As the absolute deviation between x and the mean can be defined as the square root of the squared difference, the adaptation is trivial if you are happy with a consistent but biased estimate (meaning the limit to infinity is the expected value) :

```
n = 0
mean = 0
M2 = 0
def calculate_online_avg_abs_dev(x):
n = n + 1
delta = x - mean
mean = mean + delta/n
M2 = M2 + sqrt(delta*(x - mean))
avg_abs_dev_n = M2/n
```

This is for the case of the average absolute deviation. Normally the mad is used (median absolute deviation), which is impossible to program recursively. but the average absolute deviation is as useful in most cases. When we're talking about hundreds of values from close-to-normal distributions, both values are very close.

If you just want the sum of the absolute devations, life is even simpler: just return M2.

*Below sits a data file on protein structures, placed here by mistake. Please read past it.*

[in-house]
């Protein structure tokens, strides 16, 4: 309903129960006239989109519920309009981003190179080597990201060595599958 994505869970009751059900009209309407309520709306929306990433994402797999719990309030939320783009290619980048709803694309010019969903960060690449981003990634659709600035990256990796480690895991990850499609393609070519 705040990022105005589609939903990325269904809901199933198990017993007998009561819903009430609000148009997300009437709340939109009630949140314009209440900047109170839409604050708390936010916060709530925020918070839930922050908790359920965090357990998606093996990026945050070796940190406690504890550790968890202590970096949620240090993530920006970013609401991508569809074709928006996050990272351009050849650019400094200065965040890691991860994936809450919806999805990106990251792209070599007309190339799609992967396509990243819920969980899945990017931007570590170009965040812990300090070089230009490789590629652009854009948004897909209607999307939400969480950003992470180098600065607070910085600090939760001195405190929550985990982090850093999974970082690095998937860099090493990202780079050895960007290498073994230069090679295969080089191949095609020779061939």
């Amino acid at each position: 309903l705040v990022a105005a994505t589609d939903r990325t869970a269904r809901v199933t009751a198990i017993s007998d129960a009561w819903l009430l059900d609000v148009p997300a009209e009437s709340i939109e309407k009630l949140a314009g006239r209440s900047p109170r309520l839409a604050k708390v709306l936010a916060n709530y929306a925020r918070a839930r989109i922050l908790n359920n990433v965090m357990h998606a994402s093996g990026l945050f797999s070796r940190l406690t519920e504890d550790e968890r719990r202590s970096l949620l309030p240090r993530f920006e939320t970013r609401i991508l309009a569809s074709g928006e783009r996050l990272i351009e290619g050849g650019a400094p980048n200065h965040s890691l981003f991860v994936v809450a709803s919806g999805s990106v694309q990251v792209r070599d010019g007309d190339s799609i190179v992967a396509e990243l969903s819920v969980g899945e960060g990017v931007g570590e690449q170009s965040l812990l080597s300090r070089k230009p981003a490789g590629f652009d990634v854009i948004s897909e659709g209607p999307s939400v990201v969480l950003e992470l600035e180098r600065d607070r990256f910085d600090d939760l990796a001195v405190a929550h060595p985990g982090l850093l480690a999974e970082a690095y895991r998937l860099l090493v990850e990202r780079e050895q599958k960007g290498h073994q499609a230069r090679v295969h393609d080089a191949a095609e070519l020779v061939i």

Be aware of the fact that BOTH the algorithm you gave and the trivial adaptation for the absolute deviation are slightly biased.

A simulation in R to prove the algorithm works this way :

The red line is the true value, the black line is the progressive value following the algorithm outlined above.

Code :

```
calculate_online_abs_dev <- function(x,n){
M2=0
mean=0
out <- numeric(n)
for(i in 1:n) {
delta <- x[i] - mean
mean <- mean + delta/i
M2 = M2 + sqrt(delta*(x[i] - mean))
out[i] <- M2/i
}
return(out)
}
set.seed(2010)
x <- rnorm(100)
Abs_Dev <- calculate_online_abs_dev(x,length(x))
True_Val <- sapply(1:length(x),function(i)sum(abs(x[1:i]-mean(x[1:i])))/i)
plot(1:length(x),Abs_Dev,type="l",xlab="number of values",lwd=2)
lines(1:length(x),True_Val,col="red",lty=2,lwd=2)
legend("bottomright",lty=c(1,2),col=c("black","red"),
legend=c("Online Calc","True Value"))
```